Rare map of the City of Havana, published in Havana in 1841, which was prepared for Rafael Rodriguez's unfinished Atlas Cubano.
The map is identified as "Plancha 3a. Parte 1a," published as part of a very are set of 16 or 17 maps and plans of Cuba, entitled Atlas Cubano. Consta de ocho hojas en papel marquilla apaisado, y contienen lo siguiente (1841-42). As noted by Emilio Cueto (p. 151):
Nineteenth-century Havana witnessed the production of three outstanding mapmakers: the Atlas Cubano containing sixteen or seventeen city maps by Rodriguez ( 1841 -1842), the Havana map by Albear ( 1874), and the monumental geotopographical map of Cuba, in 36 sheets, by Pichardo (1875).
The following is Emilio Cueto's complete entry describing the atlas:
528. Rodriguez Rodriguez, Rafael Ρίο (Spanish military surveyor, active ca. 1840s-1870s)
Rodriguez published the first Cuban atlas to be printed in Cuba (the Atlas Cubano), being a collection of 16 (?) city maps. Trelles mentions 17 maps, without listing them, and indeed the San Antonio map bears that number, but there are gaps in sequencing, so they do not add up to 17 in my count. Ads appearing in the Diario de La Habana for 1842 give different numbering altogether and could not confirm the existence of 17 maps . . .
Maps measure ca. 19.75 X 15.25" and were lithographed at the Real Sociedad Patriotica in Havana during 1841-1842.1 am unaware of the circumstances surrounding the conception and production of this important work. Copy in Havana National Library.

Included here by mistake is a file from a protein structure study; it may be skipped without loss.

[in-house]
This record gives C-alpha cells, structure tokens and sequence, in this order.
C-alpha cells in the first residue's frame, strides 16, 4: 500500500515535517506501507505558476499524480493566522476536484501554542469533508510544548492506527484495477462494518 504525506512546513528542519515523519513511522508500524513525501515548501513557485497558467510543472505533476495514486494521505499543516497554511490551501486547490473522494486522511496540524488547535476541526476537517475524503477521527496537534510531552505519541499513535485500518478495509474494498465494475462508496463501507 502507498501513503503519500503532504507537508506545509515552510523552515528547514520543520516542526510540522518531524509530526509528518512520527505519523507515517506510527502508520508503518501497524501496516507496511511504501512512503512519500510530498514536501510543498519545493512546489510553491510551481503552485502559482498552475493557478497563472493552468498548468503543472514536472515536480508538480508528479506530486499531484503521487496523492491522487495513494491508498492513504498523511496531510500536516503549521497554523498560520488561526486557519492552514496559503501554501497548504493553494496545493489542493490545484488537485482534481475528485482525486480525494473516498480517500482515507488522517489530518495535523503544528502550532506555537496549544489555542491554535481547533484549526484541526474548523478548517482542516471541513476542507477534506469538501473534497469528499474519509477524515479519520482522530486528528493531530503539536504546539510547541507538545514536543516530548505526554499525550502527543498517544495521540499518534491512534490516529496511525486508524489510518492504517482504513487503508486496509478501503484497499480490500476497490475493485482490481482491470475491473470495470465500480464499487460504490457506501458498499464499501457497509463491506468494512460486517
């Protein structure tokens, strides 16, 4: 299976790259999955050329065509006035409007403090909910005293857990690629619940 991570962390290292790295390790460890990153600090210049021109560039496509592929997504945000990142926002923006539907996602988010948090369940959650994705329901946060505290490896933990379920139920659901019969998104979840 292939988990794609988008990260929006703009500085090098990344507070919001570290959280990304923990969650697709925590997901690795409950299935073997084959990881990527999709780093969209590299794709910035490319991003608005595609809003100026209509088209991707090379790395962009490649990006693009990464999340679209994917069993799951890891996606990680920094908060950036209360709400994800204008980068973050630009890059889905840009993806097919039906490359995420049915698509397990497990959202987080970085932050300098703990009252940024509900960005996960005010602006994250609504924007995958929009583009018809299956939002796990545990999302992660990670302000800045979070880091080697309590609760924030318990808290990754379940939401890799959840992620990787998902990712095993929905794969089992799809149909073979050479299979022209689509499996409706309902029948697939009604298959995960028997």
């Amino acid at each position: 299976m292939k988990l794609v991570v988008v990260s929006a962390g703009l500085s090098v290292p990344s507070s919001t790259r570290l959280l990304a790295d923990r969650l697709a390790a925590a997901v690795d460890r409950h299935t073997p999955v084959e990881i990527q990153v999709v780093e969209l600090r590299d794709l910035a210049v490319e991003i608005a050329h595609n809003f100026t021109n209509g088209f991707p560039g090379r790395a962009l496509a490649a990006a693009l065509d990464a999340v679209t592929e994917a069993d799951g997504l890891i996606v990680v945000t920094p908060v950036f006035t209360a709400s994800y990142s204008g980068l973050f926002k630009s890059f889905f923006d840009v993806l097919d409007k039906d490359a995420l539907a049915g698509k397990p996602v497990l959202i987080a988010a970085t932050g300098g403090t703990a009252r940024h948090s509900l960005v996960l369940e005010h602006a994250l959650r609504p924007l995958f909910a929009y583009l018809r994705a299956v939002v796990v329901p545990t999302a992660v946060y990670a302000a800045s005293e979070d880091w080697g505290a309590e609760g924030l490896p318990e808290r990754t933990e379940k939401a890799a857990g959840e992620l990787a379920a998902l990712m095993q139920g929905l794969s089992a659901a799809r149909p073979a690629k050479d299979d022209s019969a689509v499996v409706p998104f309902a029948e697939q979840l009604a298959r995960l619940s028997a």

The atlas remained unfinished. Trelles cites a contemporary source indicating that "El geôgrafo y ayudante del Cuerpo de Artilleria Sr. Rodriguez no Ilegô a completar este Atlas." This is obvious, as there are only two maps east of Trinidad and no maps of Santiago or of the entire island. This might be the result not of purposeful design (the title appears all inclusive), but of lack of resources to complete the project. Such was the fate of an important book of Cuban views by Costa during 1841-1842. Similarly, some of Pichardo's efforts were limited to the western half of Cuba for lack of funds.
The Atlas Cubano is exceedingly rare. We note only the copies in the Jose Marti Library in Havana, University of Florida and Harvard University.
Only a single incomplete copy has appeared at auction (Sothebys, 1988).
Rodriguez was a Cuban cartographer active between 1840 and 1870. He made maps alongside work as a soldier and surveyor. Rodriguez was an assistant to the artillery corps, gaining the rank of captain of the artillery. After completing topographical maps of the island he took a position with the government's stasitical commission in 1844. He is best known for his rare, incomplete Atlas Cubano (1841), one of the earliest atlases of Cuba.